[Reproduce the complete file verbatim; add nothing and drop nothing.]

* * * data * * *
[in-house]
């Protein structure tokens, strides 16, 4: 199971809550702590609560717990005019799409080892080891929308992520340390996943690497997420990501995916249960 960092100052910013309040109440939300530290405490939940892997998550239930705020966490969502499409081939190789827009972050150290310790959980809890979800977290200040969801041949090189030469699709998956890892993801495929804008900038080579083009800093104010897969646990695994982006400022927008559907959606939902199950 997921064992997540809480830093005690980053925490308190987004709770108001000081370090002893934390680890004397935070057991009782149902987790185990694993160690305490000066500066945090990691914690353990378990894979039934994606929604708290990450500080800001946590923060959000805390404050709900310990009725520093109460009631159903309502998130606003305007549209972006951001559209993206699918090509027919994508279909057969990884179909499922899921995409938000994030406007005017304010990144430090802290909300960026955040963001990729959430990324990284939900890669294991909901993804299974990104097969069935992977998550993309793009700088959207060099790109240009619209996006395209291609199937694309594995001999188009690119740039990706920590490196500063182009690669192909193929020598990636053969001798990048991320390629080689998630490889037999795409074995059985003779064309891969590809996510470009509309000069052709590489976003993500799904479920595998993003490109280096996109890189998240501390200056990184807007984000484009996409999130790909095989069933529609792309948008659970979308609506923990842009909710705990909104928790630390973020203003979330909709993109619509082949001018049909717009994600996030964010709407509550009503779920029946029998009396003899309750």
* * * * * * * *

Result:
[in-house]
């Protein structure tokens, strides 16, 4: 199971809550702590609560717990005019799409080892080891929308992520340390996943690497997420990501995916249960 960092100052910013309040109440939300530290405490939940892997998550239930705020966490969502499409081939190789827009972050150290310790959980809890979800977290200040969801041949090189030469699709998956890892993801495929804008900038080579083009800093104010897969646990695994982006400022927008559907959606939902199950 997921064992997540809480830093005690980053925490308190987004709770108001000081370090002893934390680890004397935070057991009782149902987790185990694993160690305490000066500066945090990691914690353990378990894979039934994606929604708290990450500080800001946590923060959000805390404050709900310990009725520093109460009631159903309502998130606003305007549209972006951001559209993206699918090509027919994508279909057969990884179909499922899921995409938000994030406007005017304010990144430090802290909300960026955040963001990729959430990324990284939900890669294991909901993804299974990104097969069935992977998550993309793009700088959207060099790109240009619209996006395209291609199937694309594995001999188009690119740039990706920590490196500063182009690669192909193929020598990636053969001798990048991320390629080689998630490889037999795409074995059985003779064309891969590809996510470009509309000069052709590489976003993500799904479920595998993003490109280096996109890189998240501390200056990184807007984000484009996409999130790909095989069933529609792309948008659970979308609506923990842009909710705990909104928790630390973020203003979330909709993109619509082949001018049909717009994600996030964010709407509550009503779920029946029998009396003899309750």